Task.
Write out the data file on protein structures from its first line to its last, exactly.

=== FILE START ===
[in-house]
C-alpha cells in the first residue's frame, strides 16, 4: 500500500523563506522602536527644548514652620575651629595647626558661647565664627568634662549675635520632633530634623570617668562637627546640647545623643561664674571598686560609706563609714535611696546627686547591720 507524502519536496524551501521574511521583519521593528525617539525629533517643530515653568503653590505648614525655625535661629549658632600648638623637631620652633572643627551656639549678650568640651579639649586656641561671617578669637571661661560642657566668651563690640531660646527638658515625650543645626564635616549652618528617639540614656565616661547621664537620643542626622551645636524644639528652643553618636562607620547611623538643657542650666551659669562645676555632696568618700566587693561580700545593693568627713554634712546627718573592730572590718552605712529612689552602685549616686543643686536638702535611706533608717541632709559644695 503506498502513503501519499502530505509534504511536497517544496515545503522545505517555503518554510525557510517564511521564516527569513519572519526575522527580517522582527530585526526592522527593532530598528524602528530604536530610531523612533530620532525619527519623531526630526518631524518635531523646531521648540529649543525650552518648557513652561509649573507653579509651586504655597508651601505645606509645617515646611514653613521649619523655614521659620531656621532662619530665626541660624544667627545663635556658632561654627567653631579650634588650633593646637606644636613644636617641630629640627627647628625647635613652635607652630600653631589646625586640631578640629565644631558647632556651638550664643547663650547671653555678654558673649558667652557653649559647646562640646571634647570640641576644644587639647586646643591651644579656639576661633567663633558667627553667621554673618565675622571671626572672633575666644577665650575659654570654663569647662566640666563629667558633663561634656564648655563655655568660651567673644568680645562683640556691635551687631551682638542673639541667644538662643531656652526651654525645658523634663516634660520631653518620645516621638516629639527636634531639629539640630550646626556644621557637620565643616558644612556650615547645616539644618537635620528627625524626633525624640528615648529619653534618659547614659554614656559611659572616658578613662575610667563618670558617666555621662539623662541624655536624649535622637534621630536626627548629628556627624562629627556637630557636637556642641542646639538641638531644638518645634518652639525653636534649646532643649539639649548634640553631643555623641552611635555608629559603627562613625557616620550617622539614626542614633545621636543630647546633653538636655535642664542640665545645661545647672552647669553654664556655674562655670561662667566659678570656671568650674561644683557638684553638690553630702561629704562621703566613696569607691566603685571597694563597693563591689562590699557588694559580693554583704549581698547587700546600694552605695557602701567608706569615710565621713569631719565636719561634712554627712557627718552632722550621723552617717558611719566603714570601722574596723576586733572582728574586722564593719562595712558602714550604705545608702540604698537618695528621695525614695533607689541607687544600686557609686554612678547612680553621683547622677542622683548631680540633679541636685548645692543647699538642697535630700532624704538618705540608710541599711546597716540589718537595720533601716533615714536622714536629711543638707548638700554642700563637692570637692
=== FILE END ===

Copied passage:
[in-house]
C-alpha cells in the first residue's frame, strides 16, 4: 500500500523563506522602536527644548514652620575651629595647626558661647565664627568634662549675635520632633530634623570617668562637627546640647545623643561664674571598686560609706563609714535611696546627686547591720 507524502519536496524551501521574511521583519521593528525617539525629533517643530515653568503653590505648614525655625535661629549658632600648638623637631620652633572643627551656639549678650568640651579639649586656641561671617578669637571661661560642657566668651563690640531660646527638658515625650543645626564635616549652618528617639540614656565616661547621664537620643542626622551645636524644639528652643553618636562607620547611623538643657542650666551659669562645676555632696568618700566587693561580700545593693568627713554634712546627718573592730572590718552605712529612689552602685549616686543643686536638702535611706533608717541632709559644695 503506498502513503501519499502530505509534504511536497517544496515545503522545505517555503518554510525557510517564511521564516527569513519572519526575522527580517522582527530585526526592522527593532530598528524602528530604536530610531523612533530620532525619527519623531526630526518631524518635531523646531521648540529649543525650552518648557513652561509649573507653579509651586504655597508651601505645606509645617515646611514653613521649619523655614521659620531656621532662619530665626541660624544667627545663635556658632561654627567653631579650634588650633593646637606644636613644636617641630629640627627647628625647635613652635607652630600653631589646625586640631578640629565644631558647632556651638550664643547663650547671653555678654558673649558667652557653649559647646562640646571634647570640641576644644587639647586646643591651644579656639576661633567663633558667627553667621554673618565675622571671626572672633575666644577665650575659654570654663569647662566640666563629667558633663561634656564648655563655655568660651567673644568680645562683640556691635551687631551682638542673639541667644538662643531656652526651654525645658523634663516634660520631653518620645516621638516629639527636634531639629539640630550646626556644621557637620565643616558644612556650615547645616539644618537635620528627625524626633525624640528615648529619653534618659547614659554614656559611659572616658578613662575610667563618670558617666555621662539623662541624655536624649535622637534621630536626627548629628556627624562629627556637630557636637556642641542646639538641638531644638518645634518652639525653636534649646532643649539639649548634640553631643555623641552611635555608629559603627562613625557616620550617622539614626542614633545621636543630647546633653538636655535642664542640665545645661545647672552647669553654664556655674562655670561662667566659678570656671568650674561644683557638684553638690553630702561629704562621703566613696569607691566603685571597694563597693563591689562590699557588694559580693554583704549581698547587700546600694552605695557602701567608706569615710565621713569631719565636719561634712554627712557627718552632722550621723552617717558611719566603714570601722574596723576586733572582728574586722564593719562595712558602714550604705545608702540604698537618695528621695525614695533607689541607687544600686557609686554612678547612680553621683547622677542622683548631680540633679541636685548645692543647699538642697535630700532624704538618705540608710541599711546597716540589718537595720533601716533615714536622714536629711543638707548638700554642700563637692570637692